• watching TV shows you don't really care about
  • checking email over and over throughout the day
  • surfing the internet or cruising chat rooms with no purpose in mind
  • endlessly checking status updates on social networking sites
  • wandering around stores, just looking for bargains
  • spending a few hours every day running errands
  • shuffling the same papers back and forth on your desk

Drawing The Line

Some days it can feel as though, despite your best efforts, you haven't accomplished a dadgum thing. Quitting time rolls around and all you have to show for it is hours and hours down the drain, blown on activities that gave you little or no payoff — not to mention the fact that your to-do list is still sitting there staring at you, waiting to be tackled tomorrow!

It can be very hard to curtail these time-wasting behaviors (isn't it always hard to break a bad habit?) Sure, it's fun to goof off on the internet when you have a few minutes and your brain needs a break — but how good are you at drawing the line and saying, “Okay, time to get back to work?” Do you automatically turn on the television when you get up in the morning or come home in the afternoon? Maybe it's time to give your remote control a rest! The good news is, it's easy to change these mindless habits — all it takes is a conscious choice to spend your time differently, and a little planning:

  • when you come home, leave the TV off and find a more meaningful way to decompress (go for a walk, read a book, play with your kids) — review the TV schedule once a week, find those shows you really care about, and record them to watch later without commercials
  • get into a routine of checking email no more than 3 times a day (morning, noon, and end of the day) — turn off the “you've got mail” alarm and program your system to only download emails on command
  • if you lose track of the world while web-surfing, set a timer to go off in 15 or 20 minutes — then make yourself get up and turn off the computer when it dings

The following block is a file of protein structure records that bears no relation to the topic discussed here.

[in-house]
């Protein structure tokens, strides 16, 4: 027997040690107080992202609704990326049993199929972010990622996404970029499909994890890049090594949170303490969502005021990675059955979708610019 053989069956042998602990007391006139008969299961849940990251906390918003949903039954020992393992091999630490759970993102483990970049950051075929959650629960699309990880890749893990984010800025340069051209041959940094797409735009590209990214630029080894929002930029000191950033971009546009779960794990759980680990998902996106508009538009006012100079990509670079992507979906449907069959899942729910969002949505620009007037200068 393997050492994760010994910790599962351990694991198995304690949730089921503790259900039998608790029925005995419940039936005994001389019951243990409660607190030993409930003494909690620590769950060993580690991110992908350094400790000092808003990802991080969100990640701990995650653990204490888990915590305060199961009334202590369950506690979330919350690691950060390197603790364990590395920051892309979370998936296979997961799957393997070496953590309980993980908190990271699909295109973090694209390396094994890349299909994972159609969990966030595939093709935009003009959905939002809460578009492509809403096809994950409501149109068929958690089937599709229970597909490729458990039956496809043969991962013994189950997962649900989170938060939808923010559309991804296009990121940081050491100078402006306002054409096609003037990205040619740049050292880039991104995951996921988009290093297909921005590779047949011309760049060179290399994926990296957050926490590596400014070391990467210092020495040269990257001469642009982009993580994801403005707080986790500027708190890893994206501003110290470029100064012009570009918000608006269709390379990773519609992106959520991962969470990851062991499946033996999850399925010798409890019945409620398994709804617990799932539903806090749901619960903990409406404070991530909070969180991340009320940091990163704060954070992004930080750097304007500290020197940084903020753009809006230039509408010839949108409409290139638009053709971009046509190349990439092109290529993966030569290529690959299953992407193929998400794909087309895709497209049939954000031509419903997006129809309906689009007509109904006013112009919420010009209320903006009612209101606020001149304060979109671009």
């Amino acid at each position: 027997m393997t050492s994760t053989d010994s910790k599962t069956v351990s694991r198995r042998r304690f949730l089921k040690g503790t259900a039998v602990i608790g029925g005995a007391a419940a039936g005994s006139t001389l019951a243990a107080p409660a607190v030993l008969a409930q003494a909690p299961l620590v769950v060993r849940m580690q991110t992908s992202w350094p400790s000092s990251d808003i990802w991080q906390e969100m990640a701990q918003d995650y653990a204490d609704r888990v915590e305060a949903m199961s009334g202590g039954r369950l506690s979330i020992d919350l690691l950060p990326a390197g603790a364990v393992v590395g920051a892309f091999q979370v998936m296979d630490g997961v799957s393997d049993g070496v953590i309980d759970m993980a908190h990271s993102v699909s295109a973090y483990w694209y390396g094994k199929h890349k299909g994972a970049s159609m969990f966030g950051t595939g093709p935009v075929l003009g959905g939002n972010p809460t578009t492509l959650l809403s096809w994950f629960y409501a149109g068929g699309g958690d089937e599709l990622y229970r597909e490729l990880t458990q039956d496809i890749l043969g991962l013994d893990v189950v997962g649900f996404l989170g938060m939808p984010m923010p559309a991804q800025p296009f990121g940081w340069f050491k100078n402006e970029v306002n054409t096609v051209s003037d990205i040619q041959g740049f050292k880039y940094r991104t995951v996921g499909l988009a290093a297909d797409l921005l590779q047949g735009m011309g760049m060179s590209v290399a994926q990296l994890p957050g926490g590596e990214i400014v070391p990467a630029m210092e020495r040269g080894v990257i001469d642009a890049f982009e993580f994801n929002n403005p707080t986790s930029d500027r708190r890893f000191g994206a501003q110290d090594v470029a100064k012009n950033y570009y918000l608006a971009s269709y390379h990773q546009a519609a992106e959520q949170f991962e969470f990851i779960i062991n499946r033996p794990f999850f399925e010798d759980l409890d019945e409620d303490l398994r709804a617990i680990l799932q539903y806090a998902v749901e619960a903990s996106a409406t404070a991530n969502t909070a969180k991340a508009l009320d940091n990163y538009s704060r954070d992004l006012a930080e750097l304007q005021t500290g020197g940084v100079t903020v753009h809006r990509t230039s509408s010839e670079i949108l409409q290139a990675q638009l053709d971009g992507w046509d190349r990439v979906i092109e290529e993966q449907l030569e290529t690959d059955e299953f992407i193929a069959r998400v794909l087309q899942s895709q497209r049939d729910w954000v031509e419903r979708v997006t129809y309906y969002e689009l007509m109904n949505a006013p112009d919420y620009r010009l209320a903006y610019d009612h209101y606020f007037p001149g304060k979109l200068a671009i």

• for 30 days, shop only from a list — only go to stores that carry the item you need, and if you don't actually need anything, don't go to the mall in the first place
  • set aside a single “errand day” each week and sit down with your family to plan your list — put everything you need in one basket by the door, and plot your route in advance to avoid backtracking — if someone forgets an errand, either insist that it wait until the next errand day, or let them do it themselves
  • take 5 minutes to sort through incoming papers every day — put “to-do” papers into a tickler/action file, and set aside time once a week to file and handle to-do's — set up a spot for papers you're currently working on, and take 5 minutes to clear your desk before you leave each day

Look around your life and see what other daily routines and chores eat up your day. You may even want to keep a log for a week or so, recording how you spent your time and what sort of value you received from each activity (just don't let keeping your log become a time-waster!) You'll discover your own personal time “issues” (spending 2 hours trying on outfits before deciding what to wear that day, taking forever to make up your mind about the brand of orange juice to buy at the store, whatever) and find ways of dealing with each.

See if you can't trim some fat from your schedule — just a few simple changes will free up hours each week. But don't waste this bounty — be sure to put that bonus free time to good use. Block off room in your calendar for those important projects you've been neglecting — and don't allow anything to interrupt you. If someone asks for your time during that slot, let them know you can't because you already have another appointment (you do — with yourself!) And enjoy the satisfaction you get from spending your time effectively!